Moritz Bieber, Christian Lieven (Biosustain, DTU), Brett Olivier and Bas Teusink (AIMMS, VU Amsterdam) and a worldwide community of scientists developed quality control tools for systems biology models in Nature Biotechnology
Mathematical models are key tool to
understand complex biological systems. In particular, constraint-based, genome
scale, models (GSM’s) can relate the physiological property of a cells, such as
growth and metabolism, to the chemical flows through the underlying metabolic
reaction network encoded by the genes. However, each model can in itself
contain thousands of components. Moreover there is a continuous increase in
number of these models being produced, using various semi-automated methods.
The question arises, how do you evaluate a models quality? Being able to answer
this question is critical to a model’s reproducibility and reusability.
In a recent correspondence published in Nature Biotechnology Moritz Bieber, Christian Lieven (Biosustain, DTU) and a large, worldwide community of scientists including Brett Olivier and Bas Teusink (AIMMS, VU Amsterdam) set out to address this problem. The tool presented in this contribution, MEMOTE, leverages the advantages of the latest community developed model encoding standards (SBML FBC), and implements a pipeline containing a set of tests that evaluates a model’s annotation, basic functionality and conceptual integrity. Hopefully, this will lead to a more efficient (re)use of genome-scale models in research and biotechnology.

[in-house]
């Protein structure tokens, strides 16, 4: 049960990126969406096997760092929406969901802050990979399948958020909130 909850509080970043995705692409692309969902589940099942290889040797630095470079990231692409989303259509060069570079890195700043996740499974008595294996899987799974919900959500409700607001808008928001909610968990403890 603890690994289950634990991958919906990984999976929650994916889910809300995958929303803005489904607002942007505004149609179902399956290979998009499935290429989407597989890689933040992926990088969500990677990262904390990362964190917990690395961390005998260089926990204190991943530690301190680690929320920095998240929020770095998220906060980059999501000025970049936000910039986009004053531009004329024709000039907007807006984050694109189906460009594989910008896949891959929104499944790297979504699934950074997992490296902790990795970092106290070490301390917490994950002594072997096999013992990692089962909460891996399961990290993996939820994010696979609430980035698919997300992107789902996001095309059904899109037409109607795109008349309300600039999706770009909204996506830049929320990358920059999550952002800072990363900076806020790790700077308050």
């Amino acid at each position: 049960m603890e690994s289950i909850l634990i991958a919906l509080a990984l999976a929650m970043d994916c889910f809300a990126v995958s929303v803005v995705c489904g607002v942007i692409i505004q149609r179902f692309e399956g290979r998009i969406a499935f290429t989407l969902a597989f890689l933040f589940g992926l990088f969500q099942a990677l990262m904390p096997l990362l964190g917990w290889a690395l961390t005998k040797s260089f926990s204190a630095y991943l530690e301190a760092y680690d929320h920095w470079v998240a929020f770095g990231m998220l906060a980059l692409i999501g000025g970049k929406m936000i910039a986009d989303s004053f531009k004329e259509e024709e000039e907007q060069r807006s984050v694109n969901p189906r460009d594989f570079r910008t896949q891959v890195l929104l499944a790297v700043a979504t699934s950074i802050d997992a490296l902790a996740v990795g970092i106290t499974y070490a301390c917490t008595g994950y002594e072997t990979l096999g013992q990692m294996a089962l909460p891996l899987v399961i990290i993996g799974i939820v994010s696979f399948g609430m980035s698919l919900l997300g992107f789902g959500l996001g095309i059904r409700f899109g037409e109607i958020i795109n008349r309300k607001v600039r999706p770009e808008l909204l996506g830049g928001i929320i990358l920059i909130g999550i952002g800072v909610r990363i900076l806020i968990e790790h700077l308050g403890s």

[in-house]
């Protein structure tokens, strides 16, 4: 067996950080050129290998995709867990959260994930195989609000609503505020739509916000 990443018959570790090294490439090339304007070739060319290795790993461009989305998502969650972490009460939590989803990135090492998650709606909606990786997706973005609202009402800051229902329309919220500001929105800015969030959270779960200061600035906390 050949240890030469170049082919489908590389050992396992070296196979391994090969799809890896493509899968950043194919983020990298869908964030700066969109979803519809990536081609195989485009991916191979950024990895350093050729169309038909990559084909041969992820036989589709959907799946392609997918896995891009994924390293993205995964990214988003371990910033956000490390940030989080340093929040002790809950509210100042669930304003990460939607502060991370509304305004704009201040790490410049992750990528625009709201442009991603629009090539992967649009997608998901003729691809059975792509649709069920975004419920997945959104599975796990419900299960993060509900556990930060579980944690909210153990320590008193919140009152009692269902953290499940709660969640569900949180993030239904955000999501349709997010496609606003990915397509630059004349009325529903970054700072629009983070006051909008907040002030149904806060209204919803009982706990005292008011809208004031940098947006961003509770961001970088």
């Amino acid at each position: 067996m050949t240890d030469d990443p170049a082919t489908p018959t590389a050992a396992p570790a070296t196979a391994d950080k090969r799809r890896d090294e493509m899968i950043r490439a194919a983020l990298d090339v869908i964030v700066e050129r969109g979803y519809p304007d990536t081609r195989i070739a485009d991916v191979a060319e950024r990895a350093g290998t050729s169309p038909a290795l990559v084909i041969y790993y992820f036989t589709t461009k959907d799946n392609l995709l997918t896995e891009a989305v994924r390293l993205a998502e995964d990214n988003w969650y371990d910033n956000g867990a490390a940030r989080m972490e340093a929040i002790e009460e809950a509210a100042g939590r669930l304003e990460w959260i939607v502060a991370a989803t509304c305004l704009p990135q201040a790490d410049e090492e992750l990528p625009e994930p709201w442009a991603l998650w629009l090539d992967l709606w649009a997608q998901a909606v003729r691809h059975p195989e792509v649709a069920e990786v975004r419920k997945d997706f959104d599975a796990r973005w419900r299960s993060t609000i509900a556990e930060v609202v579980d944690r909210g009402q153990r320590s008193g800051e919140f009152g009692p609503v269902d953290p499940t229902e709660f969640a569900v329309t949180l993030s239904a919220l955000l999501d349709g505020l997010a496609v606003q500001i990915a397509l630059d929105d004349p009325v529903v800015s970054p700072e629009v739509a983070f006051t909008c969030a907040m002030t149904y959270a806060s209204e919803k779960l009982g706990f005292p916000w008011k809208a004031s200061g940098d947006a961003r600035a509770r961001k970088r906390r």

Modelling standards and systems biology, you hear a lot of talk about both these topics. But what would it mean if modellers and software engineers actually started using them. In the latest special issue of ERCIM news dealing with “Big Data” Brett and Bas take a look at an idealized day in the life of a computational systems biologist.
Constraint-based modelling is a popular methodology used in systems biology whose stock in trade is the genome-scale model. However an ongoing problem in this field is that no formal standard exists for encoding such models. Brett Olivier together with Frank Bergmann have led the development of an extension to the Systems Biology Markup Language (SBML), a widely used format for encoding and exchanging mathematical models, that for the first time allows these models to be encoded and annotated in a standard way.